Last Saturday’s London Times featured a piece on Paul Auster and his loathing for the Bush administration. Usually reluctant to discuss his novels-in-progress, Auster read the “unpublished opening pages of what will be his tenth novel” for last month’s Downtown for Democracy event. James Bone of the Times reports:
Titled The Brooklyn Follies, it began: “I was looking for a great place to die. Someone recommended Brooklyn.”
Only near-fury could propel the author into such an act of recklessness. In conversation at the well appointed Brooklyn townhouse he shares with his novelist-wife Siri Hustvedt, he confides that this year’s US election has whipped him up into a lather. “I am burning with passion about this whole campaign,” he growls. “For me, it feels almost like a matter of life and death for Americans that we get Bush out of office.” This is Auster, the poet, translator, novelist, essayist, editor, screenwriter, radio personality and film director, in a new incarnation: intellectual “engage”.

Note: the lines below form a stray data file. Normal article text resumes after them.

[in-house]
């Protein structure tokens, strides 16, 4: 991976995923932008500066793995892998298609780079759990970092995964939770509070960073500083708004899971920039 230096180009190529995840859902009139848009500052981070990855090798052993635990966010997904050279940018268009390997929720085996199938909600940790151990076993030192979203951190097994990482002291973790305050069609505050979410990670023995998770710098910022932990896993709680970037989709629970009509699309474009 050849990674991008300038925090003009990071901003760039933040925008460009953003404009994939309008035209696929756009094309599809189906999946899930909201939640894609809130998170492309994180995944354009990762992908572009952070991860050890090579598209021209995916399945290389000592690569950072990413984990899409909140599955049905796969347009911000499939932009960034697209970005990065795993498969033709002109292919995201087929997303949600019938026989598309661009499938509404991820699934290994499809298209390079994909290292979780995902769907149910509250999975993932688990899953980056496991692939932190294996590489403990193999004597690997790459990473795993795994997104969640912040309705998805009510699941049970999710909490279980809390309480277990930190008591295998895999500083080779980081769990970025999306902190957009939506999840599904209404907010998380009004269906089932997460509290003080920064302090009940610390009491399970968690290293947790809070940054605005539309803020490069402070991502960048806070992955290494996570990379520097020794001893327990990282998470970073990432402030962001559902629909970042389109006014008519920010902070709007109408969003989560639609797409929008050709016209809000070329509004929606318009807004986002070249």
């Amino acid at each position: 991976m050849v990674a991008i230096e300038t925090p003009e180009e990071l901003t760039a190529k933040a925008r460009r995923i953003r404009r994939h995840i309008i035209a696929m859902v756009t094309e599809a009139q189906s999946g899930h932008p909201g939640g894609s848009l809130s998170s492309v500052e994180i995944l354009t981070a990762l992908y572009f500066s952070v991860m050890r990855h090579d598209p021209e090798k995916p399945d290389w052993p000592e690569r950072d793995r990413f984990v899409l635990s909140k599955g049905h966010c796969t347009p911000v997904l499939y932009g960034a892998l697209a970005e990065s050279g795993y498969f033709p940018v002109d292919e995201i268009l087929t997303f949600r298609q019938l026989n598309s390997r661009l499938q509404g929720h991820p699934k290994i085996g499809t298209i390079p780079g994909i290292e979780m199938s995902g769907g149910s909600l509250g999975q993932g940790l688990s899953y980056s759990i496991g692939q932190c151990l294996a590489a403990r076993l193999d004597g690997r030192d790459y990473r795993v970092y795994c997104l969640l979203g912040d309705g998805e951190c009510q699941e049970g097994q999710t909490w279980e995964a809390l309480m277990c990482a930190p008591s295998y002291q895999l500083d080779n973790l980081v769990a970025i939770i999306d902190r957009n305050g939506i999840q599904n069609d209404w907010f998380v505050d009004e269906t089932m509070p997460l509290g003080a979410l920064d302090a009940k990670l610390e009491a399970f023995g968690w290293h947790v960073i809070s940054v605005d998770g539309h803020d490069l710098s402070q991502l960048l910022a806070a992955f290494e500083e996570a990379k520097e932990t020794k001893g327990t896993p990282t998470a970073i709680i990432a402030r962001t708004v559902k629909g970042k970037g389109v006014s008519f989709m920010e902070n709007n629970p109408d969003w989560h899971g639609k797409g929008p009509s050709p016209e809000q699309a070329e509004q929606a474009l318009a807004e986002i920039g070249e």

To prove the point, he slides a CD into the impressive hi-fi console in his parlour. From the speakers comes the rasping voice of his local French cafe owner belting out a song Auster wrote on the outbreak of the Iraq war. (It can be downloaded at www.topplebush.com.) Called the King George Blues, its harsh melody and biting lyrics make it sound like a number from The Threepenny Opera sung by a male Lotte Lenya.
The fat men are in charge
The thin men take the barge